So much frustration right now. *waves vaguely at everything*
There are little things that make me think that the gremlins are just rubbing it in.
I’ve mentioned that I had to get a new “normal” lens for my Canon Rebel XT. The original lens is flaky, at the wide end of the zoom it won’t trigger, just locks up the camera mechanism. The new lens I got is much more new and faster and wonderful, but might be too new and wonderful for the old camera body. It auto-focuses like a dream, but for manual focus like I use all the time in astrophotography it’s just been a nightmare.
I thought that I had figured it out, right up until I didn’t.
One trick from when I had “figured it out” was to go out a few minutes early and take a test picture which I could review on the spot in the camera. And I got this. Recognize the Big Dipper? Maybe? Kinda? Yeah, if you say so…
Ten frantic minutes trying my new “trick” over and over and over – same results. Finally it’s time for the ISS and Dragon to rise, so set up one more time and take my chances.
It looked amazing. I’ve got that memory.
Do you see that streak in the bigger, right-hand oval? That’s the ISS. See that dimmer streak in the smaller, left-hand oval? That’s the Dragon spacecraft.
It’s more obvious in a blink comparison with the images before and after this one. (New thought, stand by – can I do that in Photoshop?)
(thirty minutes later)
YES! I can. (Remember this for a minute, I’ll be back to this in a minute.)
Here’s a three frame animation with a long pause on the third frame so you can see the looping action. Dragon shows up just to the right of the telephone pole in the middle frame.
Frustrated by this failure on Saturday night, on Sunday I sat down with the camera to figure out just WTAF is going on with this new, fancy, somewhat expensive lens that should be perfect but instead makes me want to scream.
And I figured it out.
Short version – the lens is sort of “fly by wire” in that the focusing ring doesn’t move the lens elements, so it doesn’t have a mechanical hard stop when focusing in or out. Instead the lens simply detects motion on the focusing ring and makes the mechanical adjustments to move the lens elements based on that input. BUT, and here’s the key, since this is being run off of the camera battery, in order to avoid draining the battery at an extreme rate (apparently) it shuts itself off after about five seconds. If you don’t know this (I didn’t) you can spin that focusing ring until the heat death of the universe and it’s not going to change a thing. If you do know this (I do now!) you can flick the power off and then right back on to “wake up” the lens, focus away, and then wait for it to “go back to sleep” after about five seconds.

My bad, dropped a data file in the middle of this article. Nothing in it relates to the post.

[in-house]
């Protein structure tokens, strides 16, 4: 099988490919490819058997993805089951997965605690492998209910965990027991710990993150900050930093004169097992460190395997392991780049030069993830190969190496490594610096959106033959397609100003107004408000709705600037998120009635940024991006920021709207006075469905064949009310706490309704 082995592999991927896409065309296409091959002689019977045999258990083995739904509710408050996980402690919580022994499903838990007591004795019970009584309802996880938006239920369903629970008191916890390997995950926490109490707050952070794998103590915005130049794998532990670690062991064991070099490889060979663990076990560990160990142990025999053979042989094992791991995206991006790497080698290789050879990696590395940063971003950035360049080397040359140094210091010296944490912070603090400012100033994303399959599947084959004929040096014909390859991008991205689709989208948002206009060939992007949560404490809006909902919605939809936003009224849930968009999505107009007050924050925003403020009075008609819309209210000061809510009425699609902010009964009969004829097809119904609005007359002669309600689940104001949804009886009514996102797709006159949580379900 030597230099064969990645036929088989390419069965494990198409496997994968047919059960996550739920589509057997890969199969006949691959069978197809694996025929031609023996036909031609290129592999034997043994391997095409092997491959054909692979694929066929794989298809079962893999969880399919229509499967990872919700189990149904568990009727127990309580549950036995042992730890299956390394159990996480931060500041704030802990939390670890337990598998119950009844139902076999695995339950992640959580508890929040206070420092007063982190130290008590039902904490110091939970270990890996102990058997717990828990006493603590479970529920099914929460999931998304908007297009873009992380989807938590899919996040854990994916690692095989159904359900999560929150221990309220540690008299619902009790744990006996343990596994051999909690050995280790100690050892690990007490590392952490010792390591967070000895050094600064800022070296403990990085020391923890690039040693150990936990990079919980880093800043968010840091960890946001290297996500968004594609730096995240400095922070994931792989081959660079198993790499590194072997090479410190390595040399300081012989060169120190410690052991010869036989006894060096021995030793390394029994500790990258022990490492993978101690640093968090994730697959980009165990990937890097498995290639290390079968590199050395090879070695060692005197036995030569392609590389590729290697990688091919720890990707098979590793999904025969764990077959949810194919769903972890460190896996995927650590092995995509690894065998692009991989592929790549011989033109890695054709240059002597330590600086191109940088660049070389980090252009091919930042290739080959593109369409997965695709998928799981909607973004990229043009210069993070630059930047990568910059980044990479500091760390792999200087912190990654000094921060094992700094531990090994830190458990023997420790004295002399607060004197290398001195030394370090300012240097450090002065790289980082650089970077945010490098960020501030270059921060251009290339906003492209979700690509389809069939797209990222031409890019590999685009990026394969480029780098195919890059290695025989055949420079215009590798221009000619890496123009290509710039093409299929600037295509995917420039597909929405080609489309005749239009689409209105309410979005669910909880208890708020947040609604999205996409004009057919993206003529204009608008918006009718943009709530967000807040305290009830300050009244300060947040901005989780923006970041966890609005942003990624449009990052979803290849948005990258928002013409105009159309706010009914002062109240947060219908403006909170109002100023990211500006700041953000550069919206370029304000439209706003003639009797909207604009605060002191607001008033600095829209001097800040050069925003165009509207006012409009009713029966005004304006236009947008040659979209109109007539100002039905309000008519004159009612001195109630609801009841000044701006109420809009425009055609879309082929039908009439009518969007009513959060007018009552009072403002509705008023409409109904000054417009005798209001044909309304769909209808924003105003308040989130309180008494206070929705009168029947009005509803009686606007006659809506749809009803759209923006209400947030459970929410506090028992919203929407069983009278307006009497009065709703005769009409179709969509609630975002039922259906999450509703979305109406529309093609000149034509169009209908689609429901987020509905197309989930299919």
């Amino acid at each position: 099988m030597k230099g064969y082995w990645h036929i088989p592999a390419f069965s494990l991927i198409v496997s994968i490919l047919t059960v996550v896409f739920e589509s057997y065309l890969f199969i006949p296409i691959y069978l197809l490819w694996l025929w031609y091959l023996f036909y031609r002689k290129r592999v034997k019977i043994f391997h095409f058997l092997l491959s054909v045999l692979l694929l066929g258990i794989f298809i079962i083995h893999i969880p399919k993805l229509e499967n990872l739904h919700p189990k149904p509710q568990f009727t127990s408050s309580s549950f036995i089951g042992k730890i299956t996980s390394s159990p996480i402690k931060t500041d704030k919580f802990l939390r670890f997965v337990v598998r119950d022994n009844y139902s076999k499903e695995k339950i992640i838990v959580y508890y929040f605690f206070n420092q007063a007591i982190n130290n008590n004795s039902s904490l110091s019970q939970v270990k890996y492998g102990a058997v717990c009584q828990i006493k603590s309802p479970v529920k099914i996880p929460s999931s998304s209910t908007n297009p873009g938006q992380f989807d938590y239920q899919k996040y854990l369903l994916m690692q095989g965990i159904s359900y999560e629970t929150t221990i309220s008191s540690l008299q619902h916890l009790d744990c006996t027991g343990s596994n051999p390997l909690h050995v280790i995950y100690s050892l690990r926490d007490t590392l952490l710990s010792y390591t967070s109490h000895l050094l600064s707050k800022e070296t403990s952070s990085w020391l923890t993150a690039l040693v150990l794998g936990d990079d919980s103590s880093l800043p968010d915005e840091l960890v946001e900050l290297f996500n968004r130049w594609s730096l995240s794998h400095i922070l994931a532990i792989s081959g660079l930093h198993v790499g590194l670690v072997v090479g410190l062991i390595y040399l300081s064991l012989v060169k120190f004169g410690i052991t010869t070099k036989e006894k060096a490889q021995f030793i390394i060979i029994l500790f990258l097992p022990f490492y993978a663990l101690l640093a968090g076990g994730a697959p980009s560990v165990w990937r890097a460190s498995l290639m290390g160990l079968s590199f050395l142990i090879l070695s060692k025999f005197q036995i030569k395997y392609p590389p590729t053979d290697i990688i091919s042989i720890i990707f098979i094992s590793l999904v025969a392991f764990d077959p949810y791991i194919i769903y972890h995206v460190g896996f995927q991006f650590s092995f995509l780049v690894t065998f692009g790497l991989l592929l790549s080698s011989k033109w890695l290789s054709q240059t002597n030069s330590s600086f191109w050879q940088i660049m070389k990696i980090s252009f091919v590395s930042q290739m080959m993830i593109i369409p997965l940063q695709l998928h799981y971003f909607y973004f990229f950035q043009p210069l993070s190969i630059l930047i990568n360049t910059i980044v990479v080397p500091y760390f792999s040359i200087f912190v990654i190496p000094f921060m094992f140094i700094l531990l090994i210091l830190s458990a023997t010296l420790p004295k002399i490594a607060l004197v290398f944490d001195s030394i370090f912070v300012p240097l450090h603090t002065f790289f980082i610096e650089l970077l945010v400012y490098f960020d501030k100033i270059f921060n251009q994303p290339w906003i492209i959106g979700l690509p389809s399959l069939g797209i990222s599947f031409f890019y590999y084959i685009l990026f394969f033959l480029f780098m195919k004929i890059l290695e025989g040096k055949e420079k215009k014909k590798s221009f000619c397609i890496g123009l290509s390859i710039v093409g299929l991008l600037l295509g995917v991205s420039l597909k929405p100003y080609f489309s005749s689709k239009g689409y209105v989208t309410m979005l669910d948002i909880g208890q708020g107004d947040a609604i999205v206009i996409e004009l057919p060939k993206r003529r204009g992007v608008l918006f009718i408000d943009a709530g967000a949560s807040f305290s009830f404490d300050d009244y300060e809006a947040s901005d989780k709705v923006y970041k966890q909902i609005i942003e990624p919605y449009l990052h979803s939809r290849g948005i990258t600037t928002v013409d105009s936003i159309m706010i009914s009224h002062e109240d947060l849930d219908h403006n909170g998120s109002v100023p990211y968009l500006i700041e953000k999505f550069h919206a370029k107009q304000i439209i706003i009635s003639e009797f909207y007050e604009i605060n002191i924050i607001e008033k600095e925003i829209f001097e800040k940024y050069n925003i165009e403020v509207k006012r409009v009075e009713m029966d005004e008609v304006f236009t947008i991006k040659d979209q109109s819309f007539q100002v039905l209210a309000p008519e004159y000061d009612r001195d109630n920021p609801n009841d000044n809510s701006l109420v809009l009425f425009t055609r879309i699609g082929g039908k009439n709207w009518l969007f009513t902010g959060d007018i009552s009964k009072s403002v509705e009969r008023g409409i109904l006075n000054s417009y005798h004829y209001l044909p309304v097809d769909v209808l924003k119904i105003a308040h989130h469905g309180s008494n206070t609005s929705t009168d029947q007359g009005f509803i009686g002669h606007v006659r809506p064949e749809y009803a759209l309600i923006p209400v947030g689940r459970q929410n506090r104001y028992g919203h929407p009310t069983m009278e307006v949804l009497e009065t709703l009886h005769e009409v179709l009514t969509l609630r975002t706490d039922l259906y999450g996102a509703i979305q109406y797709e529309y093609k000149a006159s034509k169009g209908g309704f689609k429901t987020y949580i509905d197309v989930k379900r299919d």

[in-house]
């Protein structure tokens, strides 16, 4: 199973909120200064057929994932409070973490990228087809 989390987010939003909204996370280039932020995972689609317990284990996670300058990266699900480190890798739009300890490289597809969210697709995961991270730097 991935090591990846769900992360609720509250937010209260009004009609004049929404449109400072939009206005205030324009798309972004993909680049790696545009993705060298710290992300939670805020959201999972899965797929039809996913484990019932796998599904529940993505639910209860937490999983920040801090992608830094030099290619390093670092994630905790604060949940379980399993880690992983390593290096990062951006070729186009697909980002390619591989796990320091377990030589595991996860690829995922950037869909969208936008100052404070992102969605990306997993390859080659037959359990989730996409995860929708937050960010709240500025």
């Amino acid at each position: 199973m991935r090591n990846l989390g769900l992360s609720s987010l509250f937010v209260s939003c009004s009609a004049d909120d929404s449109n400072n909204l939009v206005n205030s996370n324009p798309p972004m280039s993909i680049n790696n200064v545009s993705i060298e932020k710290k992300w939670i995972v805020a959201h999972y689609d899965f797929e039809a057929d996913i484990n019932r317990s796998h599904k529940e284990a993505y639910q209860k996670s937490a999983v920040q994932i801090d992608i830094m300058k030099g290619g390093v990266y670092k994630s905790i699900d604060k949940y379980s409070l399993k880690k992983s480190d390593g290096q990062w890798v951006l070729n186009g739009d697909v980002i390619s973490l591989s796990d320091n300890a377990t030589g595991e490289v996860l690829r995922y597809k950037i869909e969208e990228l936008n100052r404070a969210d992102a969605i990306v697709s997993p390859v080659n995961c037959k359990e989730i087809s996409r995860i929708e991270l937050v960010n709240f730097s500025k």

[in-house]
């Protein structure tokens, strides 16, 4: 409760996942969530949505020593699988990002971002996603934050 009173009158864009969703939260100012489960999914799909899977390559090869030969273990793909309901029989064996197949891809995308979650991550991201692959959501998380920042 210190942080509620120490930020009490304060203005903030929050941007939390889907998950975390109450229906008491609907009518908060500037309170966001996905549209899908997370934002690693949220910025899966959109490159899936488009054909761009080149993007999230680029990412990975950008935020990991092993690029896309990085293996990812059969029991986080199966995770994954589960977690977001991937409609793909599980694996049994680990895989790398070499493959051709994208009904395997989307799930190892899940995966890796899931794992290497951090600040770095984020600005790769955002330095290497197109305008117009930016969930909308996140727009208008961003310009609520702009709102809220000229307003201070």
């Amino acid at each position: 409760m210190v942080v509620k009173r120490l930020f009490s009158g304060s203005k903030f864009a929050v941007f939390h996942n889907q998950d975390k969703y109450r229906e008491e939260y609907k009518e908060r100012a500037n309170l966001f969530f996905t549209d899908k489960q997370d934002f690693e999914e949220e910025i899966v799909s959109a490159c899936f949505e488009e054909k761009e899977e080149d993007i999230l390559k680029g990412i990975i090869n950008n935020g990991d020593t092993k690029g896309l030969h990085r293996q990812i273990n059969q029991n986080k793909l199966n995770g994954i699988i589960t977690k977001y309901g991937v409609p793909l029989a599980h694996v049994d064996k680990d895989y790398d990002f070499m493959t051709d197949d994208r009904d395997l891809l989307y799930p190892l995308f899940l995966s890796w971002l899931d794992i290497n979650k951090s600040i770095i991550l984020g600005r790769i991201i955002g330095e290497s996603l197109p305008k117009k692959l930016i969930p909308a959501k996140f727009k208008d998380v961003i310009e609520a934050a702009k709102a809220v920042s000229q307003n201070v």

So I was proud of my stubborn ass self. I had figured it out! REALLY really this time! Now to test it!
There was a pretty good ISS pass on Sunday! And it was cloudy.
So try it on Monday, an even better pass! And it was cloudy.
A great pass tonight! And…
Completely socked in.
As I said, the gremlins are just screwing with me because they can at this point.
Which was my original point when I started writing this an hour ago. But then my brain said, “Wait, that looks better in a blink comparison type of GIF, can I make one of those?” And I didn’t have a clue but I tried and asked the question and fought through some so-so tutorials and finally got close enough to just figure it out on my own before I fiddled with it a bit to make it better and when all was said and done, not only did I have a tiny little thing that I created myself and shared with all of you, but that made the existential angst-ish blanket of frustration lift just a little bit.
And that helped.
It also helped that this popped up on my news alerts about five minutes ago:
Change is possible. That’s one absolutely evil, ignorant, guanopsychotic, complete waste of protoplasm down, a few hundred more to go.
It won’t be tomorrow. It won’t be completely done in November or January. It’s going to take the rest of our lives, and maybe our children’s lives and grandchildren’s lives.
But we’ll get there.
One at a time.